Well everybody, here we are, Season Six. This is seriously one of my favorite seasons of all time, and has some of the best episode of the whole series. It’s just wall to wall great, 25 episodes that are pretty much the apex of the medium. Although this was also the season that started that stupid trend of having the DVD season shaped like heads, which was obnoxious, made even worse by the fact that there was a little card that came in it where you could send in and get a real box, but it mocked you for even wanting to do that. But I digress! Let’s dive right in with one of the best season openers of all time, “Bart of Darkness.”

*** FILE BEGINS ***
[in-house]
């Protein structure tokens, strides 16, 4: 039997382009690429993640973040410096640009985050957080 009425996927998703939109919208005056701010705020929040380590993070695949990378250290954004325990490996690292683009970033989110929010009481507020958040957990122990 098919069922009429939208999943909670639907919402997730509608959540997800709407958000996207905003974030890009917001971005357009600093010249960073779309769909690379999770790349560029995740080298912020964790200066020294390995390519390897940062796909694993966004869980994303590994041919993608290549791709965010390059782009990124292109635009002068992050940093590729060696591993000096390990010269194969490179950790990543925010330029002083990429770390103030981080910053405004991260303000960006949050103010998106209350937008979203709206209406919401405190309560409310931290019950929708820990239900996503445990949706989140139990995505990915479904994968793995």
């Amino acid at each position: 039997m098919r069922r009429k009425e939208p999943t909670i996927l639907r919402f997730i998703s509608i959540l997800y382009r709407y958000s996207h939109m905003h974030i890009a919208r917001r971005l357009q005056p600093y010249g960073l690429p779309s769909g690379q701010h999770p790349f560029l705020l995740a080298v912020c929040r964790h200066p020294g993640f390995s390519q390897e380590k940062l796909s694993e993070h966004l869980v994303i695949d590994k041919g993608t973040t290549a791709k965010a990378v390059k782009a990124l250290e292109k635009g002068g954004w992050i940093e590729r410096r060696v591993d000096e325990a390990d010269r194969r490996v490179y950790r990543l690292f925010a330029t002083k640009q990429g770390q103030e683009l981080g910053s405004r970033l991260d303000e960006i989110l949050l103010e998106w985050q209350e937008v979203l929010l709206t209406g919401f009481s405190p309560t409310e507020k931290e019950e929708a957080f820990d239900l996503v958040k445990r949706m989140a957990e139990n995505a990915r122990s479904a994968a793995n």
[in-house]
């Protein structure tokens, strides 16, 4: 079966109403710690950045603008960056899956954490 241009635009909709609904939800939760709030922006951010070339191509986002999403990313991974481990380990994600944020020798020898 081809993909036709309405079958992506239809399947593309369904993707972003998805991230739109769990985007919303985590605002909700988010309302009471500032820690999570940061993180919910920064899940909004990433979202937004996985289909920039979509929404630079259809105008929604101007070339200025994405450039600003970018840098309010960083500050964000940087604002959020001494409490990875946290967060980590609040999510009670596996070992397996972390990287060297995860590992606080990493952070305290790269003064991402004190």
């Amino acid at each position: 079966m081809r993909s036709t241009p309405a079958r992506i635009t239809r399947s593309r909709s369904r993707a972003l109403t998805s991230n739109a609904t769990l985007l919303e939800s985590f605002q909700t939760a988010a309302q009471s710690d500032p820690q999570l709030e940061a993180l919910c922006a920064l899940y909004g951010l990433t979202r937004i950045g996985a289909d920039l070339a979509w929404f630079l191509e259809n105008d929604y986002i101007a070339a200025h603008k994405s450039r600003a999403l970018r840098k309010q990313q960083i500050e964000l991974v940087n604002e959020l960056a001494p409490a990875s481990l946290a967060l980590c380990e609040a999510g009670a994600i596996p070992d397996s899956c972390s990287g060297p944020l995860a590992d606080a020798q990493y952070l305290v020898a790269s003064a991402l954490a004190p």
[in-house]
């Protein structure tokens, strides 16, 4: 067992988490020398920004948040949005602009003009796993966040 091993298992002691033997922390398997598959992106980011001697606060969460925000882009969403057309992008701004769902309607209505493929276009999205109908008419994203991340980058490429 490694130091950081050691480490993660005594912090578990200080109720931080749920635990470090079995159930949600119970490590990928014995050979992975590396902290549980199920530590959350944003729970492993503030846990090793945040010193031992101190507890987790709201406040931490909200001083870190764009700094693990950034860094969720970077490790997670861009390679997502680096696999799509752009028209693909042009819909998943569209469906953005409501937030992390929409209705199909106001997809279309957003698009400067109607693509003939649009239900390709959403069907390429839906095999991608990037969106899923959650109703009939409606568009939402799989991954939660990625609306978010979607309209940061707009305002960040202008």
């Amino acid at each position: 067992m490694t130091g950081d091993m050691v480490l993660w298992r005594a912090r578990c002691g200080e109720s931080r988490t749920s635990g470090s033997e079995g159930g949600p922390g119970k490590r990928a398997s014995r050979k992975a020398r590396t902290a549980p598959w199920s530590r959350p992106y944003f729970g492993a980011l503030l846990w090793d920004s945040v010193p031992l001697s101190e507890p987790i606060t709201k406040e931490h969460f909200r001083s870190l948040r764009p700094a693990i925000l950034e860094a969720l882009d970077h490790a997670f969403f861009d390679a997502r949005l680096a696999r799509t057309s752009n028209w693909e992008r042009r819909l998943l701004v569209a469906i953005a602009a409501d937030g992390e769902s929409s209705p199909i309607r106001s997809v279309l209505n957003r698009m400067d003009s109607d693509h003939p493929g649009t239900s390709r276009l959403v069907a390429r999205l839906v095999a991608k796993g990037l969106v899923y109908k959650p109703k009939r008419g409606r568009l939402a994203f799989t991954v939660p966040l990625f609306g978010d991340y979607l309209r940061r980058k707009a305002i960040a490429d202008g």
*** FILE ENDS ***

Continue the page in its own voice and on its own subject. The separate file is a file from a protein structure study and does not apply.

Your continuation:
The episode starts off by establishing that Springfield is going through a crazy heatwave, which they show by having Moleman light himself of fire with his glasses, and Principal Skinner up to his ankles in the original cast of MASH at the Springfield Wax Museum. And of course, the Simpsons don’t have air conditioning, so we find the family sitting in the kitchen in a tent that’s attached to the open door of the fridge, which is pretty clever of Homer. But Marge has to introduce logic in the equation, pointing out that this isn’t good for the fridge’s motor, which causes it to crap out. And since she can’t set the oven to “cold,” they’re screwed. The family just sits around, sweating themselves to death, until the kids hear the familiar jingle of the ice cream truck. They run out, only to find that the man is driving around announcing he’s out of ice cream, although they could have some Texas Chili and Boiling Hot Ginger Ale, to which they pass. But then providence shines upon them and Otto shows up with a giant Pool-Mobile, which is basically just a truck that would haul gravel, full of water. So Bart, Lisa, and the rest of the neighborhood kids jump in and have a good time, mainly pantsing Martin, until Otto announces that it’s time for him to head out, and that he was only budgeted for one day a year, so they won’t even get it again.